I Have a Board Game Idea – Now What? Part 30: 5 Tips to Dealing with Manufacturers

Welcome back! There are a number of expenses that you will need to consider when working on setting the goal for your Kickstarter campaign including shipping, freight, and manufacturing. For today’s article, I am going to revisit selecting your manufacturer and share my five tips to dealing with manufacturers.

Tip 1: Shop around

One of the first things you will want to do when looking for a manufacturer is to ensure you get quotes from a lot of different manufacturers. When I was looking for manufacturing quotes when preparing for the last Kickstarter campaign for The Hackers Guild, I received quotes from 8 different manufactures before settling on Long Pack Games.

It is important to note that while price is a key factor in determining which manufacturer to use, it shouldn’t be the only one as often the cheapest option is necessarily the best option. Additional factors to consider include communication and English proficiency, payment options, minimum order quantity, recommendations from other designers, and more. I wrote an blog post on the important considerations earlier, which can be found here.

For a listing of all of the many options for manufacturers, check out James Mathe’s list on his blog. He also an excellent article on ways to keep the manufacturing cost down that is worth reading.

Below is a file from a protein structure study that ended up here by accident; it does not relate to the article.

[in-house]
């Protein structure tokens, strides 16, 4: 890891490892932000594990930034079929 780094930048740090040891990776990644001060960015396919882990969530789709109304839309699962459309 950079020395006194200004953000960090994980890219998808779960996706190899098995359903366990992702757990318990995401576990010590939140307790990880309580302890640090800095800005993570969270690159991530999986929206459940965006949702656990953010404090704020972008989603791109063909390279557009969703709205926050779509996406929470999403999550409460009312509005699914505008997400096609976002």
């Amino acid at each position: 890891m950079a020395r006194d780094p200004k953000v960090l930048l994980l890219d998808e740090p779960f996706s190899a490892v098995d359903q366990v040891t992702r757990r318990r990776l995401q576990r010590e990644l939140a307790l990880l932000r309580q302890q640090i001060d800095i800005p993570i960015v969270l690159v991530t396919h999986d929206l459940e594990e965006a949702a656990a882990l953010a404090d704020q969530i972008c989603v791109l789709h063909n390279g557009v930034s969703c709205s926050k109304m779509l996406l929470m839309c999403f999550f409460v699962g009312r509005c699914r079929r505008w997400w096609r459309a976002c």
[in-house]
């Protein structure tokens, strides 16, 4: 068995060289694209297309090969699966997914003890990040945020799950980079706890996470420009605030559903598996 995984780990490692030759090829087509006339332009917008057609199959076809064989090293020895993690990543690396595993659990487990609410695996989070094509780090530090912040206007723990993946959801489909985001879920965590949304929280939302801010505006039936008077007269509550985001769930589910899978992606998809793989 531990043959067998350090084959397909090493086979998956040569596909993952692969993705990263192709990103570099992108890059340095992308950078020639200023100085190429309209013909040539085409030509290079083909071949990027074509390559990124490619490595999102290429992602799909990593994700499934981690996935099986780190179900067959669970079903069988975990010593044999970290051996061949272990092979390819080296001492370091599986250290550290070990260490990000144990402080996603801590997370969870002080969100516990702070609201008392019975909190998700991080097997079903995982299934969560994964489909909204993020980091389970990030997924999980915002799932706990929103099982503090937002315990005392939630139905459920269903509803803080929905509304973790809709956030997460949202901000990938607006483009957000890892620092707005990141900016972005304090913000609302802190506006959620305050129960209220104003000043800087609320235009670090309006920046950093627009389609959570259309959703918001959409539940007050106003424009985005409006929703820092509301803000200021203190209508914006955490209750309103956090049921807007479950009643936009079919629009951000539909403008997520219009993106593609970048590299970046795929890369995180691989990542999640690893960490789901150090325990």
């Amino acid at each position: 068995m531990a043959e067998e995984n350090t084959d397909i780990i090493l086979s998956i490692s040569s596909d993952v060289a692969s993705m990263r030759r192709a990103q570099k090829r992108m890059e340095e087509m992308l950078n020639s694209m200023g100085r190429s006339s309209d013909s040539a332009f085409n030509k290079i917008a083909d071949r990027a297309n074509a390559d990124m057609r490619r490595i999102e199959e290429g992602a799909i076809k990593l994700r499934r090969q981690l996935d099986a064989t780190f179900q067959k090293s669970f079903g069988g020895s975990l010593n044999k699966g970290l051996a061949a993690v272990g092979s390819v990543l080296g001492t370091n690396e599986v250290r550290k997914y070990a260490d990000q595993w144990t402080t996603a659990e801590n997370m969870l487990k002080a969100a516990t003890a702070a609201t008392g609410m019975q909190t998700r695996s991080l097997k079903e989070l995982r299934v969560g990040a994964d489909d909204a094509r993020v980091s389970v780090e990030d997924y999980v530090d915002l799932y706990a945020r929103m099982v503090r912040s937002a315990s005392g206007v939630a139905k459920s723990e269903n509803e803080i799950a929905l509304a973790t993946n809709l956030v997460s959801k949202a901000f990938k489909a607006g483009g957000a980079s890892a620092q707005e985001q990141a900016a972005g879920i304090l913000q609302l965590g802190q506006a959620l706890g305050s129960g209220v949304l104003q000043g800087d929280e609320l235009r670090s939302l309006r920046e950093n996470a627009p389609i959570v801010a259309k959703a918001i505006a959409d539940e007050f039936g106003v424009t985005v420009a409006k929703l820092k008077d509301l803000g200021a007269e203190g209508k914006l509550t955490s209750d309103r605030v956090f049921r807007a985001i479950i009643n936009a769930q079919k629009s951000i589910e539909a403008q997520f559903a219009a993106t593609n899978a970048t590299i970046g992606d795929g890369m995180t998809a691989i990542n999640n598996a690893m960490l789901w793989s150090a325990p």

Tip 2: Be as specific as possible when compiling your request for quote (RFQ)

The request for quote (RFQ) is just a fancy term for the list of specifications for the components of your game that you send to the manufacturer so that they can give you an estimate on how much it will cost you to print your game. It is important that you be as specific as you can with this document, including pictures when needed. Often the manufacturers will have a template RFQ for you to complete. James Mathe has an excellent write up on the whole process that I highly recommend you check out.

Tip 3: Insist on samples

Regardless of how good the manufacturers communication is, or if you see a sample over Skype, there is no substitute for handling the various components especially when it comes to all of the different options for card stock and chip board. It should also be noted that these are just blank component samples and aren’t the same thing as the pre-production sample you will get before mass production begins.

Tip 4: If at all possible, communicate in “person” over something like Skype

Written communication can only take you so far, and often verbal communication will give you the best idea of how well your representative speaks and understands English. It can also help with the Yes men as you can ask for specific examples of what they will be using.

Tip 5: Ask for and follow digital file formatting templates and guidelines

Each printer is going to be different and you can save a ton of time by formatting your digital files correctly from the get go. Early in the process you will want to ask your representative about any templates or guidelines that need to be followed to help prevent errors in the future.

Other than shipping, manufacturing is likely to be your greatest expense when running a Kickstarter. It is important that you start the process as early as possible, but make sure that all the major changes are done first to help in needing to get more than one quote. Until next time, happy designing.

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